The Arcimoto SRK is small, quick, and affordable, and it could be the perfect getaround car for cities and urban areas.
I'm pretty much sold on electric cars, and honestly can't wait to get one in my driveway, but there are a few big hurdles for electric vehicle companies to cross before it really makes sense for me. One of those issues, probably the biggest one at this point, is the cost, which is expected to drop to at or below the cost of gas-mobiles as early as 2025, but which is currently out of reach for many people.
The other issue, which is one that is being approached from a variety of angles, is that while the 'fuel' and drivetrain and electronics may be different in electric vehicles, they're still really too damn big and heavy to make sense for a single person to operate (which is how so many cars are driven). Why do we need a full-sized vehicle to carry one or two occupants and their stuff? It takes up room, consumes more resources, and generally costs more.A far better choice, at least when it comes to local driving, would be a lighter, more efficient, and easier-to-park electric vehicle (or even a high mileage gas one), and one that was well within the budget for more people, which seems to be one of the selling points of the forthcoming Arcimoto SRK, which is expected to have a base cost of just less than $12,000 before EV incentives.
The Arcimoto Generation 8 SRK, which is billed as "the daily electric vehicle for the rest of us," is less like a car and more like a motorcycle/trike hybrid, at least at first glance, but with its fully enclosed frame (and snap-in body parts), seating for two people plus cargo space, and the fact that it weighs in at about a quarter of the weight, and about half the width, of a standard car, it could be an excellent option for a grocery-getter and runabout vehicle.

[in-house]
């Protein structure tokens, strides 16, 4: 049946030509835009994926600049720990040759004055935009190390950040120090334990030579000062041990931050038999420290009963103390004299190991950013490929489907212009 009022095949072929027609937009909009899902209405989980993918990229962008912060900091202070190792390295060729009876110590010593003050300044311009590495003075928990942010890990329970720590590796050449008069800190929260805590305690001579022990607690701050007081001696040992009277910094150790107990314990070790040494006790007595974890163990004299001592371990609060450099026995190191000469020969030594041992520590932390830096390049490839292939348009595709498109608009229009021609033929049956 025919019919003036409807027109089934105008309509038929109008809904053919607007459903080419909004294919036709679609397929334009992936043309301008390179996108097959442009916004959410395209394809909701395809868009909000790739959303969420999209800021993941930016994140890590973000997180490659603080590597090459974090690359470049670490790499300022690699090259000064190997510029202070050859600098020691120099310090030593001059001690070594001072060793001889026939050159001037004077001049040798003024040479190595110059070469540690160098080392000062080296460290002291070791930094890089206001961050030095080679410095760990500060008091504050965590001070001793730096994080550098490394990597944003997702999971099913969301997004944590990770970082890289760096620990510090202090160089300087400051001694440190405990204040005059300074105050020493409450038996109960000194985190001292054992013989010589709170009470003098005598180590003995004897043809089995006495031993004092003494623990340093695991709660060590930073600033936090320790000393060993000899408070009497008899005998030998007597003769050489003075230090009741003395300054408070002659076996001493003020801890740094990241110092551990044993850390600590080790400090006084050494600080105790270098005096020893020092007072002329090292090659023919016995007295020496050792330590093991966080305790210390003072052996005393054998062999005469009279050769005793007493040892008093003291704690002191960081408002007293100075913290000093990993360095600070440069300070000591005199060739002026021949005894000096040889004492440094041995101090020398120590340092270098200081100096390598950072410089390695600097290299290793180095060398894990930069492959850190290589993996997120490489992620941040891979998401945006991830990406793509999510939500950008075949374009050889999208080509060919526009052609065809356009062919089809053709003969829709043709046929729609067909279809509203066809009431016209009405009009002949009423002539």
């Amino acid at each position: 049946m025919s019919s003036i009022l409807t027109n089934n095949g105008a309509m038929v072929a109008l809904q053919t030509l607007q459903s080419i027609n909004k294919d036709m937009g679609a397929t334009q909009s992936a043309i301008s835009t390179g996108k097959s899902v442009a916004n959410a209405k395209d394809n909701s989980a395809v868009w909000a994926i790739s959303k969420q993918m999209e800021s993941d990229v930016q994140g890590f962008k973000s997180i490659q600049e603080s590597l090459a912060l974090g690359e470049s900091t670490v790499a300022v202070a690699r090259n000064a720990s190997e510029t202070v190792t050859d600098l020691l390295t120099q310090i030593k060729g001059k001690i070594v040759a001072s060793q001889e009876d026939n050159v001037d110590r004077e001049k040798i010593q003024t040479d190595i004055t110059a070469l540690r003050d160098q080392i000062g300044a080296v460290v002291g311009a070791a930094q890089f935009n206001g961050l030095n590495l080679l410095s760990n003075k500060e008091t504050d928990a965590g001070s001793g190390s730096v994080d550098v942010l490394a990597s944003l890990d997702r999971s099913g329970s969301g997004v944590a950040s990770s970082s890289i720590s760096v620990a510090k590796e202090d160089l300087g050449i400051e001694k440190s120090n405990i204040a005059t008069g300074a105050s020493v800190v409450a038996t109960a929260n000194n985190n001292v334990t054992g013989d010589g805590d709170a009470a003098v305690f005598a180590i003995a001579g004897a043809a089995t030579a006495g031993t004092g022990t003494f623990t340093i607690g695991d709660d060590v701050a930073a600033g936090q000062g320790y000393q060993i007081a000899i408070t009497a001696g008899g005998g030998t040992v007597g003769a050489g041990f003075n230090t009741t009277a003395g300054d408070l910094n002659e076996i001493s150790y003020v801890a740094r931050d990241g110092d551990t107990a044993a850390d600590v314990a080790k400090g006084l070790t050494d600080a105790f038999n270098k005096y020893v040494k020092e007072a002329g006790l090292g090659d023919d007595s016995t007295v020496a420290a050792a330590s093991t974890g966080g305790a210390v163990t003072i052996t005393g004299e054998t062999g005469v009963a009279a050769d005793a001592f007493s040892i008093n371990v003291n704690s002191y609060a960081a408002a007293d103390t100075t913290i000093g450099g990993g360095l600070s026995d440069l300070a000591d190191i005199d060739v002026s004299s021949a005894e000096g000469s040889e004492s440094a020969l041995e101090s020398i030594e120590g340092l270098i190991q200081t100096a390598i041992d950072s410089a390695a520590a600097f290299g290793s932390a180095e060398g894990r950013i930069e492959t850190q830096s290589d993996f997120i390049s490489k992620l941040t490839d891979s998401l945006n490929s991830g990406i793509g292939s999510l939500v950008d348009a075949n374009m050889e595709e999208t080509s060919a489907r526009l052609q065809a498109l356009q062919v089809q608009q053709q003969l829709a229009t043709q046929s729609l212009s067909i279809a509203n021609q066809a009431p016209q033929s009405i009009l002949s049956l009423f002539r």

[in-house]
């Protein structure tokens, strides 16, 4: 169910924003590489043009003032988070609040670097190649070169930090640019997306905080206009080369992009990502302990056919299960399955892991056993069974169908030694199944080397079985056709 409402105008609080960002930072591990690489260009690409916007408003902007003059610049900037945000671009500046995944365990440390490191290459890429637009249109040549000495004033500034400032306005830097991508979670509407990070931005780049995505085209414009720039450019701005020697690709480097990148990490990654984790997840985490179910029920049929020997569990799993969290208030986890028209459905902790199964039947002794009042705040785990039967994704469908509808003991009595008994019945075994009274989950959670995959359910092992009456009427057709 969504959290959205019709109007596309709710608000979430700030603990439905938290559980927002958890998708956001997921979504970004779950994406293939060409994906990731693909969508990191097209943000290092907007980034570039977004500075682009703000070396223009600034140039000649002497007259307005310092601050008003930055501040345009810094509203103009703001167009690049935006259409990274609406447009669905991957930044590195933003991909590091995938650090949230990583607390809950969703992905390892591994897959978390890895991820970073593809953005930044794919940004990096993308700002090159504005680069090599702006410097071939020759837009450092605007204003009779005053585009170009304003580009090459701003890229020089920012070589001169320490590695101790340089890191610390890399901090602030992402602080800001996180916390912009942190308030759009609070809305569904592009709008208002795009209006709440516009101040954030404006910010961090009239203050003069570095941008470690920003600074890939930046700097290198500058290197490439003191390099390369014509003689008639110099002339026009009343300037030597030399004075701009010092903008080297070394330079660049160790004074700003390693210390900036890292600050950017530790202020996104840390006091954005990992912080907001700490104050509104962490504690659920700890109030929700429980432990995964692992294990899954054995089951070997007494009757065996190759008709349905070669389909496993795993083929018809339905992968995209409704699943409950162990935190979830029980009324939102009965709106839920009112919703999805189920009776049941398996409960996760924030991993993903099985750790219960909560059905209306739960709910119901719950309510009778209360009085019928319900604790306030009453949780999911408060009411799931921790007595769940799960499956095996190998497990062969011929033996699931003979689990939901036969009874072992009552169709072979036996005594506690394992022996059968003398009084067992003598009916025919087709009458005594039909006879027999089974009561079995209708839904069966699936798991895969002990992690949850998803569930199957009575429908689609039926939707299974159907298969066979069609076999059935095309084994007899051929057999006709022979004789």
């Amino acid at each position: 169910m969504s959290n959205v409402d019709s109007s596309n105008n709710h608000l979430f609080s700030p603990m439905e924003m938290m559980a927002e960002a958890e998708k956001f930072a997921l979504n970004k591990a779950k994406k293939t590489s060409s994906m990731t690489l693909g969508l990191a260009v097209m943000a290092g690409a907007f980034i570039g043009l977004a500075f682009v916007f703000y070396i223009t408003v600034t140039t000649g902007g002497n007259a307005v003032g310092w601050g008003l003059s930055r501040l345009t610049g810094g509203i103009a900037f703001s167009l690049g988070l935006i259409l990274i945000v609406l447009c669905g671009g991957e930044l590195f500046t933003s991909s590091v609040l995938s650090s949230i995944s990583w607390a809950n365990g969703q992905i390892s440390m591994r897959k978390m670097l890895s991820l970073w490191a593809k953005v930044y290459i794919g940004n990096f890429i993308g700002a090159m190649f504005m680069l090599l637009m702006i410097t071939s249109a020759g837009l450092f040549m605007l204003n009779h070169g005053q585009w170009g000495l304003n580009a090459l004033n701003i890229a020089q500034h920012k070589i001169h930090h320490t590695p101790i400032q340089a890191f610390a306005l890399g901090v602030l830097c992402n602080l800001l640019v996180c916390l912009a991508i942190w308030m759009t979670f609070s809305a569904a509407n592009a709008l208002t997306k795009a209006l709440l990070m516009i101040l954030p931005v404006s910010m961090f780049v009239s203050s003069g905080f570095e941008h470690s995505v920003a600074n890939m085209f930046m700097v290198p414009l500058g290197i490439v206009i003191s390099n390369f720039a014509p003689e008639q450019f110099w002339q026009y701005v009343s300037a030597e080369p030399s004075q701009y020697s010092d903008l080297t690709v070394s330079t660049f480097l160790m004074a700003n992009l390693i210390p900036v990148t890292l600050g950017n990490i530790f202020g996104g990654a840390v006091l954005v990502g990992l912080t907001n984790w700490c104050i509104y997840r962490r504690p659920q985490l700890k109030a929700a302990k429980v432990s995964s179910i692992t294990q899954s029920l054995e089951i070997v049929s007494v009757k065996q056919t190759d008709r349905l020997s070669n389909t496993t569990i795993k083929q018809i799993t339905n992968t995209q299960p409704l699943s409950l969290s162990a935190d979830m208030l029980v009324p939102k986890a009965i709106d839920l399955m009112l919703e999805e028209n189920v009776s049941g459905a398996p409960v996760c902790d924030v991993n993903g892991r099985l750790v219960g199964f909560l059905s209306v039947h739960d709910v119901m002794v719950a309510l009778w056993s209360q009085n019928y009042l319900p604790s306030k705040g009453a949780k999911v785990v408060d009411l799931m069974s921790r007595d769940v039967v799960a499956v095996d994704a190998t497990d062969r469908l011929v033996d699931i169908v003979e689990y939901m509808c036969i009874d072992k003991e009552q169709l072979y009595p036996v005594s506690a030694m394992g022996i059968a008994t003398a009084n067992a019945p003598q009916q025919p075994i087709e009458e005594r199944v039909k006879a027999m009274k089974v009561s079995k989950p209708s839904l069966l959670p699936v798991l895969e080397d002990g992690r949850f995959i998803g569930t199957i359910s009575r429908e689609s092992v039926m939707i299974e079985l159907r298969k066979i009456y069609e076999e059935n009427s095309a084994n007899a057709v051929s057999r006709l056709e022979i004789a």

It's a far cry from the neighborhood electric vehicles (NEVs), which usually have a top speed somewhere in the range of 25mph, with the new SRK being rated as having a top speed of 80mph and to go from 0-60 in 7.5 seconds, which takes it clearly out of the realm of glorified golf carts and firmly into the quick and nimble everyday EV category.
Arcimoto, a startup out of Eugene, Oregon, began with a prototype in 2007, and has been working steadily toward the current Generation 8 model, which includes the Tesla-esque "Eagle Wing Door" and an expected range of about 70 miles per charge on the 12 kWh battery (or 130 miles with the optional 20 kWh battery). Recharge time on the SRK is said to be "a few hours," so it very well could be useful for a longer commute as well as short town trips, assuming there was an adequate charging space at either end of the journey. The SRK includes a full roll cage and harnesses for both driver and passenger, and according to the company, the vehicle isn't classified as a motorcycle, so no special license or helmet is necessary.
If this little EV doesn't seem like it could be a real contender in the personal electric transport space, consider that perhaps some of the ways in which we think cars are driven aren't really how they are used. Mark Frohnmayer, Founder and President of Arcimoto, says the company is building it to fit "the dominant vehicle usage pattern."
"The development quest has been to tick all the boxes for the type of daily driving stuff we do all the time — going to work, going to the grocery store, going out on a date, some amount of [cargo], one or two people, daily driving distance — and to do that on pure electric for a cost that is affordable for the mass market. We’re building the SRK for drivers, for people who match the dominant vehicle usage pattern in the U.S. today." - Mark Frohnmayer
Another great application for the SRK, other than as a personal vehicle, is to opt for the "Deliverator" version, which replaces the second seat with a fully-enclosed storage kit, making it a potential choice for urban deliveries or service calls, especially in a fleet setting.
The Arcimoto SRK is expected to go into production later this year, and the company is taking reservations with a $100 deposit (said to be fully refundable) from interested drivers. If you're not ready to reserve one just yet, the company will also be bringing the vehicle "on tour" and keeping people abreast of dates and times via an email opt-in form on the website, in case you'd like to check it out in person.